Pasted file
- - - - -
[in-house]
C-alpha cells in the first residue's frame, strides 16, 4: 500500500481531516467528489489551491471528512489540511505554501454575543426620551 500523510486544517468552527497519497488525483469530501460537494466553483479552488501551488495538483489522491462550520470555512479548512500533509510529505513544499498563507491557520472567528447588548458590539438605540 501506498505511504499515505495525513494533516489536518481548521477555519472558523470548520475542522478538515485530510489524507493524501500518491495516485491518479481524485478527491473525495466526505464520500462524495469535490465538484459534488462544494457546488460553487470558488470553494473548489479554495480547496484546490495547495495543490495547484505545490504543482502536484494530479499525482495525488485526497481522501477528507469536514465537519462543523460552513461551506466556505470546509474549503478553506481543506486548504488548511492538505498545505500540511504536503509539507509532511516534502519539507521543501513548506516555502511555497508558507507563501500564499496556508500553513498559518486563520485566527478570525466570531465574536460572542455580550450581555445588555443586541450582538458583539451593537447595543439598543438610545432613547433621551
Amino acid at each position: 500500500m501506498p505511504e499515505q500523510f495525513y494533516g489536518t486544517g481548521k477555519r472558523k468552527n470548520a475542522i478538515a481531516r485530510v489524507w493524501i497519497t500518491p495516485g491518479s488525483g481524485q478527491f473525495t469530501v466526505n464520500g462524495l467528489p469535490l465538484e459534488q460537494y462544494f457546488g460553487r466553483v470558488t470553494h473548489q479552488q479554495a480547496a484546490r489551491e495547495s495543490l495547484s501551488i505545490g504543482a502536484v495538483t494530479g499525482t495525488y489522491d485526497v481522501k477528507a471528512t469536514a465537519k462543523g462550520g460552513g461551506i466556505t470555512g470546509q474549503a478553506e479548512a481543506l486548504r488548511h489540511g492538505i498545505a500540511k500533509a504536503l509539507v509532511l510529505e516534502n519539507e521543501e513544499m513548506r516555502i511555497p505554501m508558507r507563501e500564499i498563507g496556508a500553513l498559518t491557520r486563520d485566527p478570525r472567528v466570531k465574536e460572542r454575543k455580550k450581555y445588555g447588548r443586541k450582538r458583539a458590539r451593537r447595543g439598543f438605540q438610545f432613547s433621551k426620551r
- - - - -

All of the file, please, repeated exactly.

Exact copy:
[in-house]
C-alpha cells in the first residue's frame, strides 16, 4: 500500500481531516467528489489551491471528512489540511505554501454575543426620551 500523510486544517468552527497519497488525483469530501460537494466553483479552488501551488495538483489522491462550520470555512479548512500533509510529505513544499498563507491557520472567528447588548458590539438605540 501506498505511504499515505495525513494533516489536518481548521477555519472558523470548520475542522478538515485530510489524507493524501500518491495516485491518479481524485478527491473525495466526505464520500462524495469535490465538484459534488462544494457546488460553487470558488470553494473548489479554495480547496484546490495547495495543490495547484505545490504543482502536484494530479499525482495525488485526497481522501477528507469536514465537519462543523460552513461551506466556505470546509474549503478553506481543506486548504488548511492538505498545505500540511504536503509539507509532511516534502519539507521543501513548506516555502511555497508558507507563501500564499496556508500553513498559518486563520485566527478570525466570531465574536460572542455580550450581555445588555443586541450582538458583539451593537447595543439598543438610545432613547433621551
Amino acid at each position: 500500500m501506498p505511504e499515505q500523510f495525513y494533516g489536518t486544517g481548521k477555519r472558523k468552527n470548520a475542522i478538515a481531516r485530510v489524507w493524501i497519497t500518491p495516485g491518479s488525483g481524485q478527491f473525495t469530501v466526505n464520500g462524495l467528489p469535490l465538484e459534488q460537494y462544494f457546488g460553487r466553483v470558488t470553494h473548489q479552488q479554495a480547496a484546490r489551491e495547495s495543490l495547484s501551488i505545490g504543482a502536484v495538483t494530479g499525482t495525488y489522491d485526497v481522501k477528507a471528512t469536514a465537519k462543523g462550520g460552513g461551506i466556505t470555512g470546509q474549503a478553506e479548512a481543506l486548504r488548511h489540511g492538505i498545505a500540511k500533509a504536503l509539507v509532511l510529505e516534502n519539507e521543501e513544499m513548506r516555502i511555497p505554501m508558507r507563501e500564499i498563507g496556508a500553513l498559518t491557520r486563520d485566527p478570525r472567528v466570531k465574536e460572542r454575543k455580550k450581555y445588555g447588548r443586541k450582538r458583539a458590539r451593537r447595543g439598543f438605540q438610545f432613547s433621551k426620551r